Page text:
Real estate disputes

Why do I need a lawyer?

Disputes can sometimes arise between buyers and sellers, co-owners, neighbors, and other parties involved in real estate transactions or who have an interest in real estate. Some disputes are easy to resolve, while others may look simple but turn out to be more complicated.


Below are three common types of real estate disputes that can lead to court action.


When a parcel of real estate has two or more owners who cannot agree on an important aspect about the parcel (such as whether to lease it out, sell it, develop it, etc.), one of the owners can ask a court to divide the parcel or to sell the parcel and distribute the proceeds to the owners. Division may be appropriate when the parcel is just empty land. But structures (such as houses, apartments, warehouses, and the like) are not usually divisible.


When division is impracticable, selling the parcel and dividing the proceeds may be appropriate. There are times, however, when selling is not appropriate. And even if a parcel is sold, when should it be sold, how should it be sold, and how much should each owner receive from the proceeds? These are just some of the issues relevant to a partition with which an attorney can assist.

Disclosure disputes

Sellers of real estate have certain obligations to share known information with purchasers of real estate. And purchasers of real estate also have certain obligations to investigate aspects that are important to them. Buyers and sellers typically have real estate professionals assisting them with the transaction, which should increase the probability that the transaction proceeds smoothly. Nonetheless, disputes can arise between buyers and sellers regarding information that may or may not have been disclosed as part of the transaction. Special situations can also arise when a buyer or seller represents themselves in the transaction, when the seller has not occupied the real estate in question, or when the issues in question predated the seller’s tenancy of the premises. Whether you are the buyer and believe certain information was not disclosed to you, or whether you are the seller of property whose buyer believes certain information was not disclosed, disclosure disputes can be costly. An attorney can help you assess the situation and advise you on a course of action.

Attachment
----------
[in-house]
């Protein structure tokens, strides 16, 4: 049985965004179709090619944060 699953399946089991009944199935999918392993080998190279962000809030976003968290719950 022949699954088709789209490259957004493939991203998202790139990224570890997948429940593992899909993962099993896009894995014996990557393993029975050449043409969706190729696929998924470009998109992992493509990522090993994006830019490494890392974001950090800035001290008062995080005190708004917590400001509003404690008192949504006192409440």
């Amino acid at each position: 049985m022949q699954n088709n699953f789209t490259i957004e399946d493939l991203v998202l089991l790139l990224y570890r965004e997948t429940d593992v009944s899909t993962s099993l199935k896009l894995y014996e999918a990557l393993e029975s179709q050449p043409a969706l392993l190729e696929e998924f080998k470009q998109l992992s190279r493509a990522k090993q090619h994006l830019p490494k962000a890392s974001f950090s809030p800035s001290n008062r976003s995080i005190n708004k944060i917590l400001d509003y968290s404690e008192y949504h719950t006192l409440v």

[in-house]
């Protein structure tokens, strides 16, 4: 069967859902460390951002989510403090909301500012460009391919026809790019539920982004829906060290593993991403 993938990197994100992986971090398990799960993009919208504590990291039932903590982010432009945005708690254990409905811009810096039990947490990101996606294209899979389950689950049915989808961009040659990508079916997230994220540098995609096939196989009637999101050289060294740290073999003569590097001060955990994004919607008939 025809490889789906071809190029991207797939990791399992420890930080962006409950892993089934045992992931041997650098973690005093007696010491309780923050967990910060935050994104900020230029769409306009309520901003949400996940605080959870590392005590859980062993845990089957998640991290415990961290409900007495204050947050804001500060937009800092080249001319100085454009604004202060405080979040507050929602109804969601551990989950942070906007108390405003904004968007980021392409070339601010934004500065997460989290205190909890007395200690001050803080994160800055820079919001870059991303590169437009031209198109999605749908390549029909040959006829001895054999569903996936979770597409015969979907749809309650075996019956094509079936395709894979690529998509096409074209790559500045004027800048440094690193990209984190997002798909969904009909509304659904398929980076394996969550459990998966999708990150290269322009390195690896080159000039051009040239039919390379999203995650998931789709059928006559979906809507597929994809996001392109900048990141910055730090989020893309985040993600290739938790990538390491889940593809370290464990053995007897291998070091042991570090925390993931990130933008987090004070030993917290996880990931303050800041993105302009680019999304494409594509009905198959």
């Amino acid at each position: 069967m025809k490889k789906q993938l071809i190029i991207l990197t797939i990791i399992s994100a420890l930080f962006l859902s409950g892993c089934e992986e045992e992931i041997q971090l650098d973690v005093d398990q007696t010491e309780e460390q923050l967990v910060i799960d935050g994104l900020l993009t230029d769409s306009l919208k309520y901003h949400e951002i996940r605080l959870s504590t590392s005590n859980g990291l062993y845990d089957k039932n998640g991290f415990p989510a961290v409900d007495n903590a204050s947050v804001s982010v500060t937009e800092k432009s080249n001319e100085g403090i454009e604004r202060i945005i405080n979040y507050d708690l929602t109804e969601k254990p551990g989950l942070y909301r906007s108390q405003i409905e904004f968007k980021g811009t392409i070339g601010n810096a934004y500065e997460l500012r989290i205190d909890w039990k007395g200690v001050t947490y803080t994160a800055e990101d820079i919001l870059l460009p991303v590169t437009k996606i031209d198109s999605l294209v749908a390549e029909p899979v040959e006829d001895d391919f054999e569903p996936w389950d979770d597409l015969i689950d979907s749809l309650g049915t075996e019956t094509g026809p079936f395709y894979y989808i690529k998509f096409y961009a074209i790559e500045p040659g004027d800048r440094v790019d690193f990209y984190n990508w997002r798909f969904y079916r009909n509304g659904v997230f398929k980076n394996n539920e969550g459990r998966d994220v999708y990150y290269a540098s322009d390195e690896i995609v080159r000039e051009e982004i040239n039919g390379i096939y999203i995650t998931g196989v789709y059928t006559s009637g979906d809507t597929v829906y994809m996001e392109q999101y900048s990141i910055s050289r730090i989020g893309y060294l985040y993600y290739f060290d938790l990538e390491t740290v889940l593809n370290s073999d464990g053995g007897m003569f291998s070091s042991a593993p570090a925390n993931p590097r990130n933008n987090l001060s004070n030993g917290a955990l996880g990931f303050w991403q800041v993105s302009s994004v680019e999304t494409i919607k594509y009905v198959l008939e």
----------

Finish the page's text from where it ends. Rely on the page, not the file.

Title disputes

The word “title” is shorthand for the bundle of rights which an owner of real estate has. One right is to occupy or possess the land in question. Another is to control what happens on the land. Yet another is to exclude non-owners from the land. And yet another to include non-owners by giving them the right to visit or to temporarily occupy the land (commonly known as a “lease”). Additional rights exist, and most if not all of these rights can be temporarily or permanently conveyed to others, so long as such conveyance is properly performed.


Although “title” rights may sound absolute, sometimes they are not. In other words, sometimes restrictions exist that limit the rights of a landowner. For example, easements are limitations on an owner’s use of their land for the benefit of others: such as an access road for a neighbor, railroad tracks for a railroad across your land, subsurface sewer lines underneath your land to connect another neighbor’s parcel to the main sewer line, and so on. Other examples are covenants, conditions, and restrictions on parcels of land located in planned communities. These are typically called “CC&Rs,” and usually come into play in disputes with homeowner associations (i.e., HOAs). Other situations may cause issues with or limitations to one or more rights of a titleholder, including liens, negative servitudes, and other encumbrances.


Title disputes can take many shapes and sizes, and can often become complicated. Sometimes title issues are not discovered until you try to refinance your property or sell it, in which case time is not on your side. Rather than losing time trying to solve the problem on your own, it’s a good idea to have an attorney assist you.

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